Faced with a flood of data pouring forth from the Internet of Things, what’s a company to do?
If you approached the task of turning that data into something predictively useful in the normal way, you wouldn’t get far without great technical sophistication. You’d need Ph.D.-level data scientists just to create a predictive model, and they’d have to understand how the parameters they’re feeding into the model control the outputs.
It’s a tall order, and not one that many organizations are equipped to fulfill, especially if they have to build everything from the ground up. That’s an approach available to big government and the biggest companies, as reflected in a recent survey by Tech Pro Research.
Some 49 percent of companies with 1,000 or more employees had big data implementations under way, but smaller companies were implementing big data at no more than half that rate.
Given the requirements of the traditional big data implementation in terms of technical staffing power, that’s no surprise. Strangely enough, though, the smallest companies surveyed, those with fewer than 50 employees, are implementing IoT devices and systems at a higher rate than companies with anywhere from 50 to 999 employees.
With Qubole’s Big Data-as-a-Service in our rapid protyping arsenal, we’ve created big data prototypes in days and weeks, instead of months.
The small fry are data enthusiasts, but they’re not equipped to deal with the data in the ways that the biggest companies can. It seems, then, the barrier to big data implementation is not one of data collection. It’s a problem of data analytics and the technical resources it takes to put all that data to productive and predictive use.
Smaller companies don’t have to be left behind, however, and what’s riding to their rescue is the development of services that obviate the need for ground-up development and in-house management.
And “service” is the operative word.
Qubole, for example, describes itself specifically as a company that provides “Big Data-as-a-Service,” and it has identified a marked increase in satisfaction from users opting for BDaaS, as it’s known, instead of an on-premises solution or a hosted service provider. Qubole points to a number of factors that inhibit the implementation of big data, chief among them the lack of qualified in-house staff and the administrative burden that comes along with an in-house approach.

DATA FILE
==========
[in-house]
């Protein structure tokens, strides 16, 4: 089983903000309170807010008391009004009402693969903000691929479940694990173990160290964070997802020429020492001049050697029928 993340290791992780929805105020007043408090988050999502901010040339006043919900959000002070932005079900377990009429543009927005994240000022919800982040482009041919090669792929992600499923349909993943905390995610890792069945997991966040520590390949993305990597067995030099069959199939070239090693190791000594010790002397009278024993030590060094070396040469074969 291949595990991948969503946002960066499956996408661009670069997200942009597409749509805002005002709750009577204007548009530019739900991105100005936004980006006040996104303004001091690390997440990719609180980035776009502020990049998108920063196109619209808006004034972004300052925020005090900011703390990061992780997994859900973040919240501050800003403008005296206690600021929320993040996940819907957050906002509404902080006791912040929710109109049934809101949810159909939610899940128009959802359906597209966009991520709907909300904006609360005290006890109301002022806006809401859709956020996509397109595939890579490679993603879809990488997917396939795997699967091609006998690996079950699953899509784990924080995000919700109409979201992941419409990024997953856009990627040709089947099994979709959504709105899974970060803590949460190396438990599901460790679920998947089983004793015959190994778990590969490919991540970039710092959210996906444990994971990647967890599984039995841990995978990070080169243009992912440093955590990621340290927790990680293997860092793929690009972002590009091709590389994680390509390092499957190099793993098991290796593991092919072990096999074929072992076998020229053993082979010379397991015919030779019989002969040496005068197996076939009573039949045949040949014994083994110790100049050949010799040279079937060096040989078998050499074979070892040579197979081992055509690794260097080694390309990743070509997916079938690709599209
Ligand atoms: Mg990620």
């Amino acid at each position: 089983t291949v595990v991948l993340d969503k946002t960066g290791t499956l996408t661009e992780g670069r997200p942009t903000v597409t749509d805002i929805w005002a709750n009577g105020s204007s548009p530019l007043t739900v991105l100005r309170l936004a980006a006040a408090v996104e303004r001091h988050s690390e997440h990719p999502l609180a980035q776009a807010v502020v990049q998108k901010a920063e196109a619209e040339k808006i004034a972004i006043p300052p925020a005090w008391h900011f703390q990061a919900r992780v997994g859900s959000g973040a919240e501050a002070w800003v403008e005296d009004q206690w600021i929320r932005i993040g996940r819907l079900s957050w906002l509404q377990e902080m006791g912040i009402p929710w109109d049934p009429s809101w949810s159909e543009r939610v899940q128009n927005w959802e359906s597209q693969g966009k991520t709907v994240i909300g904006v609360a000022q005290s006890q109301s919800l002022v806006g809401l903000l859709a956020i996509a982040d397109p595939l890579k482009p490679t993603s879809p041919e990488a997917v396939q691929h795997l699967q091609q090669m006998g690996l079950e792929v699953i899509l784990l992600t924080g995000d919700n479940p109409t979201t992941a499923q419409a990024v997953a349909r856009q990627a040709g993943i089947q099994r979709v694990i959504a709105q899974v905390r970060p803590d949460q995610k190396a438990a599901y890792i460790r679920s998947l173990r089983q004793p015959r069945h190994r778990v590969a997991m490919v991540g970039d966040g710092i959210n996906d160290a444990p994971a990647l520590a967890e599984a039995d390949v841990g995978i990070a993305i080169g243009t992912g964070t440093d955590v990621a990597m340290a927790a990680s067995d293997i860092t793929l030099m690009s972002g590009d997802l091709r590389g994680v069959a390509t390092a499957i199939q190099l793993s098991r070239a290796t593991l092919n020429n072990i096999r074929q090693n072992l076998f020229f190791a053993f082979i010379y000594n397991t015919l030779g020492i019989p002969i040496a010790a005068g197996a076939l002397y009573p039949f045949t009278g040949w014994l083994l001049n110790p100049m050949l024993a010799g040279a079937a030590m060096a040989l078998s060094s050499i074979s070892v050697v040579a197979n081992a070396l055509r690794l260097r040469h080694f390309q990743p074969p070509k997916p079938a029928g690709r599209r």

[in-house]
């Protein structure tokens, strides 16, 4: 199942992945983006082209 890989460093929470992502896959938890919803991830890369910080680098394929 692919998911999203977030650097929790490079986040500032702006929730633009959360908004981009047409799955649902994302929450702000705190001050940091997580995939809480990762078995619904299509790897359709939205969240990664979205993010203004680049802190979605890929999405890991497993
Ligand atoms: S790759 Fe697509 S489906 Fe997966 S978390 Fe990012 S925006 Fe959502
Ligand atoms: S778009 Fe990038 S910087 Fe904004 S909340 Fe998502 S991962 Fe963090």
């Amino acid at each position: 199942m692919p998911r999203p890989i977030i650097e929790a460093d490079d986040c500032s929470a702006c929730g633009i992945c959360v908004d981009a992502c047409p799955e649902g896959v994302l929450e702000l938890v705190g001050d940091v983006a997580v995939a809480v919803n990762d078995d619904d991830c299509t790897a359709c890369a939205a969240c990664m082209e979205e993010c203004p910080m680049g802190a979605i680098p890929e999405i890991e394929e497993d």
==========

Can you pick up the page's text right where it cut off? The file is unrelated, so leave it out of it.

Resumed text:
According to the company, its BDaaS model increases the number of analysts, as Qubole calls the end users of the data, that a single administrator can support from 1.5 to 21, and it dramatically cuts into the “normal” implementation time of up to 18 months, another obstacle to success. The idea of treating big data as a service – or, in fact, a utility – drives significant increases in efficiency on several fronts.
At Elephant Ventures we’ve incorporated Qubole’s BDaaS into our rapid protyping arsenal, and we’ve been able to create big data prototypes in days and weeks, instead of months. We’re huge fans of the platform and how it can help large enterprises and startups alike collect and analyze data at enormous scale. It serves as a key part of our Innovation framework.
In a similar vein, DataRobot turns predictive modeling into something that’s almost an exercise in plug-and-play. Bring it your data, tell it what you want to predict, and, with a single click, DataRobot produces hundreds of models, with the best of them making it to the company’s leaderboard. From there, an analyst can quickly move to prediction and deployment.
Interestingly enough, DataRobot isn’t working its magic through proprietary algorithms that will never see the light of day. It uses open source machine-learning algorithms from a great many sources, including H2O, Python, R and Spark, with the goal of enabling the user to select the best algorithmic and pre-processing options for a given purpose.
It’s a flexible approach to the most complex problems, one that opens big data analytics to a wider audience, and related, utility-like options are offered by a number of other companies in the field, including Iobeam and Databricks.
In a sense, what we’re seeing with big data and the IoT mirrors a progression that we’ve seen before, even in computing on a much simpler and more individual level. In the olden days, the PC wasn’t accessible without a working knowledge of the command line. You had to know something about FTP to accomplish much online. Times have changed, and users no longer need to look under the hood to make productive use of the machines they use.
It’s also the approach we’ve taken at Elephant with many of our clients. The right tools for the job can do wonders. One of our clients, a prominent digital advertising firm, brought us on board to revamp their approach to managing massive quantities of business-critical data. With our help, management and analysis that took days could be done in minutes.
At the same time, our ability to increase analytic accuracy led directly to a doubling of marketing spend in the client’s favor. Data volumes ten times initial specifications – and well beyond client expectations – were managed seamlessly. Seven years later, the system continues to serve the client’s needs flawlessly.
While analytics involving big data and the IoT may be relevant to a different audience, the trend is similar. More and more, options to manage the rising tide of data are becoming available to organizations that aren’t staffed by people with advanced degrees in computer science and applied math. And that creates excellent opportunities.